could not be saved by any amendment.’”
Tedder v. Deutsche Bank
Nat’l Trust Co., Civil No. 11-00083 LEK-KSC, 2012 WL 1028125, at
*7 (D. Hawai`i March 23, 2012) (quoting Harris v. Amgen, Inc.,
573 F.3d 728, 737 (9th Cir. 2009)).
The Court notes that, at the
hearing on the Motion, it presented Plaintiffs’ counsel with the
opportunity to address whether the Complaint should be dismissed
with prejudice or, if dismissed without prejudice, how the
Complaint could be amended so as to properly state a claim.
Plaintiffs’ counsel, however, did not address either issue.
The Court therefore FINDS that it is clear that the
Complaint as against BONY could not be saved by any amendment.
The Court GRANTS the Motion as to the claims against
BONY, which are hereby DISMISSED WITH PREJUDICE.
Dismissal of Claim I - Negligence as
Against the BANA Defendants
Defendants seek dismissal of Claim I against the BANA
Defendants pursuant to Federal Rule of Civil Procedure 12(b)(6),
which permits a motion to dismiss a claim for “failure to state a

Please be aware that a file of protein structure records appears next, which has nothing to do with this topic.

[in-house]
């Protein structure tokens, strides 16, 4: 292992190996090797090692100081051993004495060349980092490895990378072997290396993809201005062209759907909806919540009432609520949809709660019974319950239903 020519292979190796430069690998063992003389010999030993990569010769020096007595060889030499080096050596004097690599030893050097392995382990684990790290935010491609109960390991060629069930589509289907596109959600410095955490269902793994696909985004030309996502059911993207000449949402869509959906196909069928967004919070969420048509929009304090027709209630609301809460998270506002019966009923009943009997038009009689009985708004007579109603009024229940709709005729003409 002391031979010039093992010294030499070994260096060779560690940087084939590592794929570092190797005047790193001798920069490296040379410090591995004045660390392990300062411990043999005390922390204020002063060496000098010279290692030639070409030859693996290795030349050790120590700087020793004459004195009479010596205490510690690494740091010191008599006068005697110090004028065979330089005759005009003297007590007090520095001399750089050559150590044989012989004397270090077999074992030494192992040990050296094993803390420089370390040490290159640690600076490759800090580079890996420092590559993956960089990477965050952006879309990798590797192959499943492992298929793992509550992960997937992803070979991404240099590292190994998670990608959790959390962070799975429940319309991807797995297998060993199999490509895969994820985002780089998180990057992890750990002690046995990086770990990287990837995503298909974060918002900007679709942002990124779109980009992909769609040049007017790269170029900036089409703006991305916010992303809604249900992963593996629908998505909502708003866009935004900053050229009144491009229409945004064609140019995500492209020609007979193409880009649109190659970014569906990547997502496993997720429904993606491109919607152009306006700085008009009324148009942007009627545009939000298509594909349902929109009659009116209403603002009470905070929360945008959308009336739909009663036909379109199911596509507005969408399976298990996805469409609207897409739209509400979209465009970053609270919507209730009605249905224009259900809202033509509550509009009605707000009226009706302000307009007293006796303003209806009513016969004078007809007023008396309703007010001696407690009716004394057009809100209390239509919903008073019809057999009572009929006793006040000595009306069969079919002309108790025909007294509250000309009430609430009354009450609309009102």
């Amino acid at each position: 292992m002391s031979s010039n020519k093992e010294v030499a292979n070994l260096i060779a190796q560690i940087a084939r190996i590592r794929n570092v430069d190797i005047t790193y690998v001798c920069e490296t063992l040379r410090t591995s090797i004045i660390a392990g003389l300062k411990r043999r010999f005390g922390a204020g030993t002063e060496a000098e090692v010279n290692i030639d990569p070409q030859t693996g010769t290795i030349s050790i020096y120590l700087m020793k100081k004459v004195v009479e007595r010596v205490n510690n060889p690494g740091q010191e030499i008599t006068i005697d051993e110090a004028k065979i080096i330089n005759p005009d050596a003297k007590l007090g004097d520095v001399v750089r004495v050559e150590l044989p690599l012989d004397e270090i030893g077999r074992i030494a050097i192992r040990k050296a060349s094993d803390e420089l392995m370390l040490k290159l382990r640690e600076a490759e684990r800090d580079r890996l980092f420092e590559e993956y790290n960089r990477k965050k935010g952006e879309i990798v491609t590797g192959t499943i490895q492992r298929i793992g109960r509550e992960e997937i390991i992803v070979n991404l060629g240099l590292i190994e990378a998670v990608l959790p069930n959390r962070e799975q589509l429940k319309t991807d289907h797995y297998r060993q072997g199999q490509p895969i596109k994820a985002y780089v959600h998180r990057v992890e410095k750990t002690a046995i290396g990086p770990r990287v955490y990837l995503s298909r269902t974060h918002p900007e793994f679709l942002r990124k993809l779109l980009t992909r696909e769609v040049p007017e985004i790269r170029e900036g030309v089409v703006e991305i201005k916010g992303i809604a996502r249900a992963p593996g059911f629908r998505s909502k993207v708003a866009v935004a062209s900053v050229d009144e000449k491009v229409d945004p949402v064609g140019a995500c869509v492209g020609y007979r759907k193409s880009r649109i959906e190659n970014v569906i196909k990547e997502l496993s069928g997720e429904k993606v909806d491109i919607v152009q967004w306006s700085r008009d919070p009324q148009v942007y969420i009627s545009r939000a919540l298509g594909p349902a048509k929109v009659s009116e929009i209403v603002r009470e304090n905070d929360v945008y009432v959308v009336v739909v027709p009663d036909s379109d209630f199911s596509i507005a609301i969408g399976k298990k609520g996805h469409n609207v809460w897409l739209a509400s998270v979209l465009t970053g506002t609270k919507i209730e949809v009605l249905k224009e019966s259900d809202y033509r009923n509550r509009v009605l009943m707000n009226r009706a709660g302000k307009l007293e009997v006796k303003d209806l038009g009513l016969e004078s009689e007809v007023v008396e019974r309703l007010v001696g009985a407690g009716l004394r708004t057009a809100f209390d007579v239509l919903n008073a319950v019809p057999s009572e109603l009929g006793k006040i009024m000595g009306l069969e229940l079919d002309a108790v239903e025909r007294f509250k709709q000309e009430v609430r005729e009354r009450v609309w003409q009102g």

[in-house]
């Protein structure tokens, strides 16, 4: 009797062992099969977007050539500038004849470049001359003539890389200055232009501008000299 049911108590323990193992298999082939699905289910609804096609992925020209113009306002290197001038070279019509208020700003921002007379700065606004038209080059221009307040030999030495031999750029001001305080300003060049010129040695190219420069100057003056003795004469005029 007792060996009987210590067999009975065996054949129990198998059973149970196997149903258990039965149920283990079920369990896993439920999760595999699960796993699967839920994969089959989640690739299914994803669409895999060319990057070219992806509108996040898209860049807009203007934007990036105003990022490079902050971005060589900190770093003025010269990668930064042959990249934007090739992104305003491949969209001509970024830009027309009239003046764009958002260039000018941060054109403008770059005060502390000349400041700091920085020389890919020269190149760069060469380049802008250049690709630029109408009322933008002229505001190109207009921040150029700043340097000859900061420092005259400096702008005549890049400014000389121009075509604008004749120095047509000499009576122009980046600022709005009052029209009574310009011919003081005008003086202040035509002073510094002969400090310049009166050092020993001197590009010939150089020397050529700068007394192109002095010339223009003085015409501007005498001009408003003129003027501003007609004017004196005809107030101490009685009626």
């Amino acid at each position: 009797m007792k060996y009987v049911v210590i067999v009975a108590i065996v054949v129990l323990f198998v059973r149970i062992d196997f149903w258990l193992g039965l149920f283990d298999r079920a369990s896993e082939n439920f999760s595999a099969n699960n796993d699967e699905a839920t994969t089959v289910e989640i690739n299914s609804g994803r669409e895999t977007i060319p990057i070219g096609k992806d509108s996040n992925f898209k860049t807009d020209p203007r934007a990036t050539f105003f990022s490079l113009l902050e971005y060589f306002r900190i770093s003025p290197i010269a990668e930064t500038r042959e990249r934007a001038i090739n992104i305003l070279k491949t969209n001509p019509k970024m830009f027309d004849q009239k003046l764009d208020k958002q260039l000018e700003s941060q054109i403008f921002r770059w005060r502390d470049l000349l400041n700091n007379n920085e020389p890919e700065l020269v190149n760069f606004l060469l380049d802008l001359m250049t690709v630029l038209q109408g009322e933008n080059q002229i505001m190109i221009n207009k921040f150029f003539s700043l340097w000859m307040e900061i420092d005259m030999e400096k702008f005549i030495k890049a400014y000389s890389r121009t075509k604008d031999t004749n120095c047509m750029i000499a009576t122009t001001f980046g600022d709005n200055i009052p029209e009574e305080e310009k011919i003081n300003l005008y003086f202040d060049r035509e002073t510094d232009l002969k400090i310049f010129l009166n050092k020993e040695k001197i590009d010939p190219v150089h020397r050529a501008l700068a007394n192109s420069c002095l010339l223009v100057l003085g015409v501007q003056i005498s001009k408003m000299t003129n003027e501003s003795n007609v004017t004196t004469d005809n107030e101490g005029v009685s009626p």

claim upon which relief can be granted[.]”
Under Rule 12(b)(6), review is generally
limited to the contents of the complaint.
Sprewell v. Golden State Warriors, 266 F.3d 979,
988 (9th Cir. 2001). If matters outside the
pleadings are considered, the Rule 12(b)(6) motion
is treated as one for summary judgment. See Keams
v. Tempe Tech. Inst., Inc., 110 F.3d 44, 46 (9th
Cir. 1997); Anderson v. Angelone, 86 F.3d 932, 934
(9th Cir. 1996). However, courts may “consider
certain materials-documents attached to the
complaint, documents incorporated by reference in
the complaint, or matters of judicial
notice-without converting the motion to dismiss
into a motion for summary judgment.” United
States v. Ritchie, 342 F.3d 903, 908 (9th Cir.
On a Rule 12(b)(6) motion to dismiss, all
allegations of material fact are taken as true and
construed in the light most favorable to the
nonmoving party. Fed’n of African Am. Contractors
v. City of Oakland, 96 F.3d 1204, 1207 (9th Cir.
1996). To survive a motion to dismiss, a
complaint must contain sufficient factual matter
to “state a claim to relief that is plausible on
its face.” Bell Atl. Corp. v. Twombly, 550 U.S.
544, 570, 127 S. Ct. 1955, 167 L. Ed. 2d 929
(2007). “A claim has facial plausibility when the
plaintiff pleads factual content that allows the
court to draw the reasonable inference that the
defendant is liable for the misconduct alleged.”
Ashcroft v. Iqbal, --- U.S. ----, 129 S. Ct. 1937,
1949, 173 L. Ed. 2d 868 (2009). “Threadbare
recitals of the elements of a cause of action,
supported by mere conclusory statements, do not
suffice.” Id. (citing Twombly, 550 U.S. at 554,
127 S. Ct. 1955).
Haw. Motorsports Inv., Inc. v. Clayton Grp. Servs., Inc., 693 F.
Supp. 2d 1192, 1195-96 (D. Hawai`i 2010).
In order to establish a negligence claim, Plaintiffs